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By Tim Clark

My sons, who are a lot younger than me, occasionally try to introduce me to new music.  “Hey, dad, check this out, I think you will like it.” I don’t. Hip-hop and rap (I’m not sure what the difference is or which is which) just don’t appeal to me. In all fairness neither was really designed for a 60-year-old man from Nebraska. This music is for a different era, a different audience. My musical tastes are frozen, locked into a time capsule buried in fading memories and wishful thinking.

For Christmas my wife got me a year’s subscription to Apple Music. Probably because she was tired of me debating the purchase with myself, of course I would drag her into the conversation. “Should I?” I would plead.

“Yes.” She would sigh, and roll her eyes toward heaven for strength.

“I don’t know. I just can’t decide. What do you think?”

So, she took my phone and I had it. And the responsibility terrified me. At first. Somehow I had to find a way to wrestle $99 worth of entertainment from the library, and I only had a year to do it. It would never work.

With a tentative search I came across “Tighten Up Your Wig” from the album The Second by Steppenwolf. Here was a song that meant so much to me when I was young, an anthem of opposition to narrow-minded, iron-fisted blind bureaucracy with a brief tribute to the blues. I started to breathe again. There was some good stuff, you just had to look.

Soon, I was listening to the entire performance of Jefferson Airplane at Woodstock. I couldn’t believe it. Two hours and 24 minutes of music, real music, my music. Next, I found a Grateful Dead concert from Philadelphia; it was over four hours long. There was so much music I almost cried. I couldn’t listen to it fast enough.

On a whim I decided to start comparing different versions of the same song. First up, Superstition by Stevie Wonder vs. Superstition by Stevie Ray Vaughan.  I had to go with the original by Stevie Wonder. It was so funky, so moving, so deep, so filled with electric, significant portent. Stevie Ray Vaughan was a guitarist with some amazing chops, but the original just had too much. I started polling my co-workers, who either agreed with me or didn’t care, and wondered aloud and pointedly if I didn’t have anything better to do. Is there anything better?

It wasn’t long before I started assembling playlists of one song. Several artists, different interpretations, translated from genre to genre, twisted, embellished changed and still the same. How could they do that?! It was an amazing experiment.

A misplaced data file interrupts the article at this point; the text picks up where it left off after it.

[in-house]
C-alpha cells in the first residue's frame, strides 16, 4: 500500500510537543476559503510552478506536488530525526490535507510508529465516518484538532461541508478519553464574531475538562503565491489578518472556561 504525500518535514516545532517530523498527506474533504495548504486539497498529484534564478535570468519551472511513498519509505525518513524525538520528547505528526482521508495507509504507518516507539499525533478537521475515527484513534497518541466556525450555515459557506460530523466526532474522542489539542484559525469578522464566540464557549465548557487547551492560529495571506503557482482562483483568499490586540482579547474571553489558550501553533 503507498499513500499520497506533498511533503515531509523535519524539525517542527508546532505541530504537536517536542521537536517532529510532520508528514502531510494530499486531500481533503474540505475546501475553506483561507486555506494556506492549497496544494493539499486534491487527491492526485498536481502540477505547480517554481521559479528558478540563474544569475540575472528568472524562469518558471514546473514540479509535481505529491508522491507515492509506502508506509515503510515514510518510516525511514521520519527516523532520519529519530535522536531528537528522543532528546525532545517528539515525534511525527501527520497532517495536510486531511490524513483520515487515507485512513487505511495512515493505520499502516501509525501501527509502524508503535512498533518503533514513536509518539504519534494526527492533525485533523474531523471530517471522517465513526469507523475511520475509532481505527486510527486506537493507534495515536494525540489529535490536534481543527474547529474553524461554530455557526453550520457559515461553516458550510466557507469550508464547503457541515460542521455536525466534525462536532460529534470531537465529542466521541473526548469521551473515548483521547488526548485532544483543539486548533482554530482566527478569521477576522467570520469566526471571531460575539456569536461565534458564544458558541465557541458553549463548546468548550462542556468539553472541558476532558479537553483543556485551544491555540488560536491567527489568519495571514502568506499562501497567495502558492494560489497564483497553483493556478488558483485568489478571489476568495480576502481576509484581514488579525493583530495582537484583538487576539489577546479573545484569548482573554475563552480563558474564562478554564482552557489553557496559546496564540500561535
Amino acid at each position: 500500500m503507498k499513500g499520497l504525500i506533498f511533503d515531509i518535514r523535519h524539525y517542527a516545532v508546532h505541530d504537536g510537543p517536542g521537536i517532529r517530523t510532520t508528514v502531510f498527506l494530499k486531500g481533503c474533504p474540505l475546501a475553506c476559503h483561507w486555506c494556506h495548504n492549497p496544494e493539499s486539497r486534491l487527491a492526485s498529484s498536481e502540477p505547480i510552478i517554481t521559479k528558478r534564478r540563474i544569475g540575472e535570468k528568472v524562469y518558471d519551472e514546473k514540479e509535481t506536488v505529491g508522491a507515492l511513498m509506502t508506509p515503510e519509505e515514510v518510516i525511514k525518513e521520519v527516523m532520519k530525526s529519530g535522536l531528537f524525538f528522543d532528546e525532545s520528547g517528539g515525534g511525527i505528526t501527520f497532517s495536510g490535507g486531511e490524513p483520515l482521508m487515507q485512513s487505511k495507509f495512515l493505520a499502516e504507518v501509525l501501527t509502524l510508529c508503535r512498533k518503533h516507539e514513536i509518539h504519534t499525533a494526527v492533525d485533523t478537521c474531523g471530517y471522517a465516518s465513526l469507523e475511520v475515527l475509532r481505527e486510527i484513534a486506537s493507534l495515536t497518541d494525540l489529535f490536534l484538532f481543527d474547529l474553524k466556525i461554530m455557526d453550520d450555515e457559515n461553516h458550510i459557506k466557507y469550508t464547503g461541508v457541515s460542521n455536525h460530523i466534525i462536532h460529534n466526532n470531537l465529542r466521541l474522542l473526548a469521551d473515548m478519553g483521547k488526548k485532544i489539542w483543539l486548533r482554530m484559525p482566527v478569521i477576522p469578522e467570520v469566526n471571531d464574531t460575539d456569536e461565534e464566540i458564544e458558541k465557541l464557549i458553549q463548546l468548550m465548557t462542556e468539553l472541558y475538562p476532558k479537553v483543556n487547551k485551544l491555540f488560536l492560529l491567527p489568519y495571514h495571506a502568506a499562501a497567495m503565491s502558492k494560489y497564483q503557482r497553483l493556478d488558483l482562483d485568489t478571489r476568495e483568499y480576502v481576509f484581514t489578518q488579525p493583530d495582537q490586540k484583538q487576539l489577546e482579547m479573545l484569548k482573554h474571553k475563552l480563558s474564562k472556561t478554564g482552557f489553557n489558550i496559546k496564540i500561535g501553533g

Here are my findings so far. My favorite version “Baby Please Don’t Go” is by a crazy band from Northern Ireland called Them. Van Morrison was the lead singer and I grew up listening to “Moondance” and “Brown-Eyed Girl,” I even have some of his later stuff, “Precious Time,” for example. But this was different, edgy, angry, powerful, all soaked in the rock/blues power that swept through the UK in the sixties. I’ll never look at him the same.

There are just way too many versions of “Blowing in the Wind” to even compare, it would take days. So I just assume Dylan’s version is the best. It is Dylan, after all.

In a “discovery” that will surprise no one who really knows me I found that in almost every case any song that the Grateful Dead covered I enjoyed their version the most. Including “You Win Again” originally by Hank Williams and the epic “Senor, Tales of Yankee Power” from Bob Dylan. Though, technically that was the Jerry Garcia band, I’m not that fussy. A surprising exception is “Dear Mr. Fantasy” by Traffic. Strangely enough, though, my favorite copy of that song is one performed by Steve Winwood and Jerry Garcia. Go figure.

Of course, there are some songs that just defy being performed by anyone else. I don’t even like to think about “Sympathy for the Devil” being sung by anyone else. When he sings “So if you meet me have some courtesy, have some sympathy, and some taste use, all your well-learned politesse or I’ll lay your soul to waste, mmm yeah” it is easy to imagine it’s the devil singing. I know there are several other copies out there, but they are going to have to rely on somebody else for downloads.  Hey, I have standards.

In one instance my life was changed forever. I can look forward to traffic jams. Unfortunately, they installed a “smart lane” on the freeway greatly reducing gridlock and I can get home in the time it takes to listen to “Carry On, Live” from Four Way Street, by Crosby, Stills, Nash and Young.” Recently, though, my choices have been creeping forward in time. The Eighties and the MTV era. My tastes begin to expand. Who knows, maybe one of these days when one of my sons shares a song, I will be able to appreciate the beauty that went into its creation. Till then to my lovely, long-suffering wife, who has learned to suffer foolishness gladly, “Thank you”. Apple Music is not the best thing that has ever happened to me, but it is the second, unless my sons are reading this, then it is fourth.

Tim Clark lives in Columbus, OH. He is an employee, a husband, a  father and a blogger. You can see his blog here, Life Explained. He writes occasionally and with pride for Street Speech, a local homeless advocacy newspaper. He is contributor for The Ugly Writers and the Good Men Project. He is particularly vain about his monthly column on The Wild Word. He is working on a novel.


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